NASA halts human moon lander work with SpaceX amid Blue Origin lawsuit

An illustration of SpaceX's Starship on the moon. On April 16, 2021, NASA announced that SpaceX won the contract to build the lunar lander for its Artemis program.
An illustration of SpaceX's Starship on the moon. On April 16, 2021, NASA announced that SpaceX won the contract to build the lunar lander for its Artemis program. (Image credit: SpaceX)

NASA must again stop work on its human moon lander partnership with SpaceX due to a lawsuit from Jeff Bezos' Blue Origin, further risking the agency's tight timeline to return astronauts to the moon.

In mid-April, NASA announced that SpaceX would build the Human Lander System (HLS), which will ferry astronauts from lunar orbit to the surface, for the Artemis 3 mission due to fly in 2024. But since the decision, NASA has spent just weeks actually working on the partnership due to repeated objections from Blue Origin, which also competed for the contract.

After an independent government agency rejected Blue Origin's first complaint about the contract, the company sued NASA in the Court of Federal Claims, which exclusively hears cases against the U.S. government, on Aug. 13; the agency has now agreed to pause the project for 2.5 months in exchange for resolving the lawsuit by the end of that window.

Related: NASA picks SpaceX's Starship to land Artemis astronauts on the moon

"NASA has voluntarily paused work with SpaceX for the human landing system (HLS) Option A contract effective Aug. 19 through Nov. 1," NASA officials wrote in a statement emailed to "In exchange for this temporary stay of work, all parties agreed to an expedited litigation schedule that concludes on Nov. 1. NASA officials are continuing to work with the Department of Justice to review the details of the case and look forward to a timely resolution of this matter."

NASA's Artemis program to return astronauts to the moon is built on partnerships with American businesses as the agency continues the model it established with its commercial cargo and crew programs affiliated with the International Space Station. While astronauts will launch on the agency's own Space Launch System (SLS) megarocket and Orion spacecraft, NASA wanted to use a commercial partner to ferry them to the lunar surface.

Three groups submitted proposals to fill that role: SpaceX, Dynetics and a so-called National Team led by Blue Origin. Many expected NASA would select two, as it did for the space station contracts; meanwhile, Congress allotted significantly less money for the program than NASA had requested, $850 million compared to more than $3 billion.

So NASA only awarded one contract, and only to SpaceX, which had made the smallest bid and planned to adapt its already-in-the-works Starship vehicle and Super Heavy booster for the job. Blue Origin and Dynetics promptly asked the Government Accountability Office (GAO) to review NASA's decision, forcing a pause on the project; that office on July 30 announced that it would let the selection stand.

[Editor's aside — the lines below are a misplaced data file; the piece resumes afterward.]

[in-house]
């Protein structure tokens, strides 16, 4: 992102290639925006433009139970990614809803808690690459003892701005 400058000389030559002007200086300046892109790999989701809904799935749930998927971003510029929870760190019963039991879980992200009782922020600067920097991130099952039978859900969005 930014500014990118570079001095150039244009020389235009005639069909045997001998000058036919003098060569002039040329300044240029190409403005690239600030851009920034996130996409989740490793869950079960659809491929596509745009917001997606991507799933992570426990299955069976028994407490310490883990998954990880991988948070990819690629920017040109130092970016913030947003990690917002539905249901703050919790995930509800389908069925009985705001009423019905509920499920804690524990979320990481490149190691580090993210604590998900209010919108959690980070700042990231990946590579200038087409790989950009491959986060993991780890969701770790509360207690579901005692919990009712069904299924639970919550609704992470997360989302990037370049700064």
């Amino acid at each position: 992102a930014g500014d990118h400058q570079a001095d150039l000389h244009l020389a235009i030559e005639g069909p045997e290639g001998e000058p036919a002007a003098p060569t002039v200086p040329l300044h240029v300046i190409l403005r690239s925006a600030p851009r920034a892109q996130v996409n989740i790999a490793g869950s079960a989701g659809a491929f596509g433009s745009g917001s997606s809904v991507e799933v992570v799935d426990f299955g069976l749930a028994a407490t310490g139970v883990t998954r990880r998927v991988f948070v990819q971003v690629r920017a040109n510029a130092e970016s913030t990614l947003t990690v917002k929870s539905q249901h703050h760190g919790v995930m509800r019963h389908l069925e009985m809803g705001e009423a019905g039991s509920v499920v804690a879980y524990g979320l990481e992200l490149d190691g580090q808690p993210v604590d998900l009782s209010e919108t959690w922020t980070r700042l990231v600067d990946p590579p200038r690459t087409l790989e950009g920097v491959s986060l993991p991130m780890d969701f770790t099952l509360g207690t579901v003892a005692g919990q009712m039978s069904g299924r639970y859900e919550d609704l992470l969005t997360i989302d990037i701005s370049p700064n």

Two weeks later, Blue Origin brought the issue to the Court of Federal Claims.

The suit marks another delay in a process that NASA presumably hoped would unfold smoothly. The agency's Artemis schedule was always ambitious; less than a year after its announcement, COVID-19 swept the globe, forcing the government and companies alike to halt on-site work.

Other vital pieces of the program have also faced delays: NASA's SLS rocket's crucial green-run test series ran slow and the final installment required two attempts. Meanwhile, NASA's Office of Inspector General released a report arguing that NASA's lunar spacesuits could not be ready before April 2025.

President Donald Trump's administration established the 2024 deadline, and when President Joe Biden took office, many wondered whether the new administration would delay the program. But throughout the presidential transition and the confirmation of Biden's selection for NASA administrator, former Florida senator Bill Nelson, the agency has continued to say that it would attempt to meet the ambitious date, provided Congress funded the program sufficiently.

"NASA is committed to Artemis and to maintaining the nation’s global leadership in space exploration," agency officials wrote in the statement. "With our partners, we will go to the moon and stay to enable science investigations, develop new technology, and create high-paying jobs for the greater good and in preparation to send astronauts to Mars."

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Meghan Bartels
Senior Writer

Meghan is a senior writer at and has more than five years' experience as a science journalist based in New York City. She joined in July 2018, with previous writing published in outlets including Newsweek and Audubon. Meghan earned an MA in science journalism from New York University and a BA in classics from Georgetown University, and in her free time she enjoys reading and visiting museums. Follow her on Twitter at @meghanbartels.